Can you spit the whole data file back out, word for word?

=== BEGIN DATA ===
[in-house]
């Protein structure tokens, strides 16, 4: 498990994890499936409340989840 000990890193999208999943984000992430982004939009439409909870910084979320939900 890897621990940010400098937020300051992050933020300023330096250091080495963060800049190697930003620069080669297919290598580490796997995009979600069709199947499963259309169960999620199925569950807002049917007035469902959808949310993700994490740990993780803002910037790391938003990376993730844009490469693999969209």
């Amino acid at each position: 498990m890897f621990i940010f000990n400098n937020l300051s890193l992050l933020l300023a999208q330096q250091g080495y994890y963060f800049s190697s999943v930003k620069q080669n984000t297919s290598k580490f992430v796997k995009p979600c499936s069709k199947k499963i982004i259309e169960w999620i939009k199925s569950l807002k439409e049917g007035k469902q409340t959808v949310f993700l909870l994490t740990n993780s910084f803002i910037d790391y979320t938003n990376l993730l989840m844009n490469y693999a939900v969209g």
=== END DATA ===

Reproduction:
[in-house]
């Protein structure tokens, strides 16, 4: 498990994890499936409340989840 000990890193999208999943984000992430982004939009439409909870910084979320939900 890897621990940010400098937020300051992050933020300023330096250091080495963060800049190697930003620069080669297919290598580490796997995009979600069709199947499963259309169960999620199925569950807002049917007035469902959808949310993700994490740990993780803002910037790391938003990376993730844009490469693999969209």
């Amino acid at each position: 498990m890897f621990i940010f000990n400098n937020l300051s890193l992050l933020l300023a999208q330096q250091g080495y994890y963060f800049s190697s999943v930003k620069q080669n984000t297919s290598k580490f992430v796997k995009p979600c499936s069709k199947k499963i982004i259309e169960w999620i939009k199925s569950l807002k439409e049917g007035k469902q409340t959808v949310f993700l909870l994490t740990n993780s910084f803002i910037d790391y979320t938003n990376l993730l989840m844009n490469y693999a939900v969209g």